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Al Guart, New York Crime JournalistOrganized Crime Reporter -Al Guart

Al Guart is a crime journalist and reporter from the New York Post. Al's coverage includes terrorism and organized crime. This is one in a series of regular columns by him, exclusively for AmericanMafia.com.

MISSING MOBSTER

By Al Guart
     In the Mafia, blood runs thicker than water. But cash flows thicker than blood.

     Consider the disappearance of reputed Genovese crime family capo The Missing MobsterRalph Coppola.

     The conundrum of Coppola’s vanishing act began last Sept. 16, a week before he was to be sentenced by a federal judge in New York to two years in the slammer for ripping off the California-based Men’s Apparel Guild.

     FBI agents searching for Coppola found his car parked near an associate’s business at Stillwell Avenue and Pelham Parkway in The Bronx. But the car turned up no clues or evidence of foul play.

     Nobody knows for sure what became of Coppola, and short of an informant’s tip, it’s likely to stay that way. The good money is on his being rubbed-out for skimming mob profits.

     ``You’re not even going to find this guy,’’ one mob buster said, noting the purported hit may have been a signal to other mobsters to keep the tribute money pouring in.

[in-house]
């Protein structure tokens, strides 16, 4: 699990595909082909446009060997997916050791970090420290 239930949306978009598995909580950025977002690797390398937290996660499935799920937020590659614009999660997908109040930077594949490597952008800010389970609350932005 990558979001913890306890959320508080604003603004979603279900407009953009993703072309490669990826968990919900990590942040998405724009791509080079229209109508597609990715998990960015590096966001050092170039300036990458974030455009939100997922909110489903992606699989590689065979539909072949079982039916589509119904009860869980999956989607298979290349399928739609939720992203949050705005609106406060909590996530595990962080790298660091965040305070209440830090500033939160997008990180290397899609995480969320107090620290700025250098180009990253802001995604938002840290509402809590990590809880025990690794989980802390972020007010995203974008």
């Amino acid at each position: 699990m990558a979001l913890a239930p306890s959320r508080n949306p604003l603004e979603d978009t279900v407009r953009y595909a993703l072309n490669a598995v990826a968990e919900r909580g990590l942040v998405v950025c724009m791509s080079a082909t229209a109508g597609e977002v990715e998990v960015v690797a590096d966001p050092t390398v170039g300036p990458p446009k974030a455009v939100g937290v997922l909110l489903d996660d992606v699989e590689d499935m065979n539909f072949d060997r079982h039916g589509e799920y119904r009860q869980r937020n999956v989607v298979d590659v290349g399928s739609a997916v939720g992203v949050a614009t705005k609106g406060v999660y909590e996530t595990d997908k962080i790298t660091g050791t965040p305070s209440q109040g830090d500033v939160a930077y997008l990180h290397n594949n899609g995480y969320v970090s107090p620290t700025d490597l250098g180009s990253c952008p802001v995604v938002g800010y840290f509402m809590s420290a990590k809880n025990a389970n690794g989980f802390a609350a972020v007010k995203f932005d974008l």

``The Genovese are very low key,’’ the source said. ``With them, you just disappear. That scares the hell out of people inside the family more than finding a body does.’’

     The odds are stacked against the 38-year-old Coppola’s fleeing lady justice.

     He pleaded guilty to fraud charges and was supposed to surrender to prison authorities last Nov. 9 as part of a generous plea deal that would have allowed him to be present for the birth of his third child and have him out of prison by the age of 40.

     Coppola and his wife had recently bought a new home in upstate Cross River, where the average home costs about $800,000. The couple had also posted a $500,000 bond secured by a $100,000 cashier’s check.

     ``It’s terrible,’’ said Coppola’s lawyer, James Merberg. ``God only knows what happened to him. He seemed like a decent guy.’’

     FBI agents believe Coppola may have been killed for pocketing cash from a construction firm headed by his brother-in-law, Leonard Simon, instead of directing the money to the Genovese upper echelon.

     Simon, a former cab driver who opened the construction firm after he was booted from Manhattan’s mob-tainted Jacob Javits Center, won a multi-million dollar contract to build a concrete parking lot for a new Las Vegas hotel, law enforcement sources said.

      If Coppola was killed for siphoning tainted cash, it would have been approved by the Genovese leadership - including his longtime friend, reputed Genovese acting boss Liborio ``Barney’’ Bellomo.

     Mob insiders can’t believe the jailed Bellomo would have sanctioned Coppola’s murder.

      ``It doesn’t add up,’’ one troubled mobster said. ``They were like brothers.’’

     But killing a family member or cherished friend over greenbacks wouldn’t be all that novel in a world rooted in greed, fear and violence. After all, that’s why it’s called the underworld.



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